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Unread 03-24-2012, 01:33 PM   #1
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The Pre-Christian Character of CCM

(Not sure how this will come across. I decided to have fun with it and not worry too much about tone. Please assume a lighthearted attitude while reading. I would be very interested in your lighthearted reactions.)

Ever notice how popular, secular songs tend to be catchier and more artful than their contemporary Christian music (CCM) counterparts? I've pondered the reason for some time. Recently a new insight came.

It is not just that the Church is poor imitator of the world. Our Lord tells us as much when He says the children of this world are wiser in their generation than the children of light. The children of Cain even devised musical instruments before the sons of Seth. There is a reason why the phrase 'cutting-edge CCM' would be an oxymoron, a contradiction in terms. Moreover, the pride of life, forbidden to Christians, fuels contemporary cool.

But that is not all. Typical praise band music is pre-Christian in a sense. Consider these assertions from Eugen Rosenstock-Huessy in The Christian Future or The Modern Mind Outrun:

"In the Divinity, Father and Son unfold the quality of being, by spreading it through two generations. And the Spirit, lest he be confused with the wit of the moment, is explicity said to descend from the interaction of the two generations, the Father and the Son. The analogy for man should be obvious. He can't be the image of God if he serves the spirit of his own time."

Even so, the analogy for music should be obvious. The abrupt change in church music styles that occurred in the past few decades grew out of the wit of the moment, the 1960's rejection of traditional, Western, Christian culture. Whereas, by contrast, the Church's own internal musical culture, developed over centuries and spread and shared across generations, began with simple psalm chants, later flowering into such masterpieces as Bach's masses, the never-trust-anyone-over-30 generation persuaded many in the Church to make a clean break with previous generations.

As a result, proponents of CCM preferred to bury the past out of sight rather than resurrect it in a new, more glorious form. The alien spirit of contemporary, secular culture was introduced into the sanctuary. The Church's own vast, historic treasury ignored. The contemporary church outdid the prodigal son, for he was at least aware that he had an inheritance to spend.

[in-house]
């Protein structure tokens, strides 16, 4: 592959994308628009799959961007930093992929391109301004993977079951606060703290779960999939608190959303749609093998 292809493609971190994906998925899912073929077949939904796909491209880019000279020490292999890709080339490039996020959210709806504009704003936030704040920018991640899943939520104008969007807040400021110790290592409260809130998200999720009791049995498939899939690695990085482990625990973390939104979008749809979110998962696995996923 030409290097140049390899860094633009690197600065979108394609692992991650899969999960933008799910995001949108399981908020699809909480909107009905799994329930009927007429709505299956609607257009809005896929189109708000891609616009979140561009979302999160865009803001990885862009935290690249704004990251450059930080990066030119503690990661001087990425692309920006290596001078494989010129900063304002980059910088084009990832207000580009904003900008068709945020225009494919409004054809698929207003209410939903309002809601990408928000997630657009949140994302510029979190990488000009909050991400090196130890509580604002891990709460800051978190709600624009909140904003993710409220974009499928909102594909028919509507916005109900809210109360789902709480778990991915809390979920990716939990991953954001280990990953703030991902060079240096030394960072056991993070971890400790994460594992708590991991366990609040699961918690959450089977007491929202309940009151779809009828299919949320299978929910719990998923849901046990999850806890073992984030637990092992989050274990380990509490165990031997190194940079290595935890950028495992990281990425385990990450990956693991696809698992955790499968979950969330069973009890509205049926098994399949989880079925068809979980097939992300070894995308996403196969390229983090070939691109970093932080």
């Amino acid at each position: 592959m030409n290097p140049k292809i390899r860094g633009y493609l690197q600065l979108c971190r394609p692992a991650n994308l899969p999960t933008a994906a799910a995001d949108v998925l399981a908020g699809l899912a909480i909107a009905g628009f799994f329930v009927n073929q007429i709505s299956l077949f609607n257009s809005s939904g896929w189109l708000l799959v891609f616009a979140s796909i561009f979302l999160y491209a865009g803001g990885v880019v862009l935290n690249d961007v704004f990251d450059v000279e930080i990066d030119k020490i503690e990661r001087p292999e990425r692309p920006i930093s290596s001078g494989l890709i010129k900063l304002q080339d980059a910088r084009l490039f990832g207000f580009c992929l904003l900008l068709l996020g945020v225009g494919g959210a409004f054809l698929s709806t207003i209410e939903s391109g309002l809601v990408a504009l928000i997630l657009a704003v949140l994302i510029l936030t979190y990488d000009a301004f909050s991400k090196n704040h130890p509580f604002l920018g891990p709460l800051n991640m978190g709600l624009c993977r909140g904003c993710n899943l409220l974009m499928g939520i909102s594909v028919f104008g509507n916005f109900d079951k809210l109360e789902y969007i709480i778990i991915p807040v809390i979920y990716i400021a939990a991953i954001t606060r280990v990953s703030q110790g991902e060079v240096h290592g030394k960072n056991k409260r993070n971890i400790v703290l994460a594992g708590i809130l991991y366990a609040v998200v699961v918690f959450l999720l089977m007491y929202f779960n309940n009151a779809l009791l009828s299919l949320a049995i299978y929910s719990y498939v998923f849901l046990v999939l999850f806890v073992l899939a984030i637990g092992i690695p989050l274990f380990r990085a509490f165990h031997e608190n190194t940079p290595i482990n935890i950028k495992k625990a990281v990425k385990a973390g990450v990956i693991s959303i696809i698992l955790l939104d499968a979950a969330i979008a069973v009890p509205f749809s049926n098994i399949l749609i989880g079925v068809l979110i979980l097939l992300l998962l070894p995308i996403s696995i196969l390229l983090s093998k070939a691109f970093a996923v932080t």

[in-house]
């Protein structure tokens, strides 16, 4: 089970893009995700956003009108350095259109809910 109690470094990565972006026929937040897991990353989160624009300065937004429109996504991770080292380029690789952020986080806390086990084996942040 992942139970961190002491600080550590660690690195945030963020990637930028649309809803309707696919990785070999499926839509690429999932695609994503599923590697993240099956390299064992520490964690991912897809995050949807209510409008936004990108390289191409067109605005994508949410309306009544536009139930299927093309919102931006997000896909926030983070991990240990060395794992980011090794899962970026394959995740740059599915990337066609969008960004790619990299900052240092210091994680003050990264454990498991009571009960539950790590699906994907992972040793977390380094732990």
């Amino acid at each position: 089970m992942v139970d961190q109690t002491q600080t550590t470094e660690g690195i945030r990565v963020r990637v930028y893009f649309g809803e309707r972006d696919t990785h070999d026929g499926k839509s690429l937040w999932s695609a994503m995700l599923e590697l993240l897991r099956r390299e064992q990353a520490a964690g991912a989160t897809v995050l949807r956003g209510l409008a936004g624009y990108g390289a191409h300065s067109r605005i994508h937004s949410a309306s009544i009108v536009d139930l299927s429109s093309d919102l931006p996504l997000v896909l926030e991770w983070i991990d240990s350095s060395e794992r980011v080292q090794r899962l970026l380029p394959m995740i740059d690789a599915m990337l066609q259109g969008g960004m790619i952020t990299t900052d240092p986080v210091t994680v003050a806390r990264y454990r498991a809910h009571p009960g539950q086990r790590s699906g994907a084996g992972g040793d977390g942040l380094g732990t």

But there is hope. Just as the prodigal son grew weary of husks instead of fine fare, so there are signs that CCM is groping its way toward maturity. Already the campfire songs that passed for praise music in the 1980's have started to seem insipid. I don't hear those as much anymore. Transgenerational music makes a comeback as old hymns receive fresh attention and expression--although it is a pity that the old lyrics are modernized so needlessly, and always to the detriment of their original poetic beauty.

As in the early church the Psalms were recognized as foundational for music, so now perhaps CCM musicians will become more musically Trinitarian by looking to the Psalms for Holy-Spirit inspired, trans-generational, substantive, source material. Good things will ensue when CCM proponents discover and pause to listen to the long line of psalmodists that have preceded them since the days of the early Church.

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Unread 03-24-2012, 02:01 PM   #2
and you were wondering??
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I think much of what you have written here is pretty insightful.

I have recently been reading a very interesting book by Marva Dawn entitled Reaching Out without Dumbing Down: A Theology of Worship for This Urgent Time. She has much to say concerning tradition, and especially about the flowing of creativity out of traditions, especially liturgy and art. Tradition has the ability to remind the church of the past, but also of the eschatological future.
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Unread 03-25-2012, 03:56 PM   #3
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Well said. Openness to the future is, in fact, one of Rosenstock-Huessy's emphases. Thanks.
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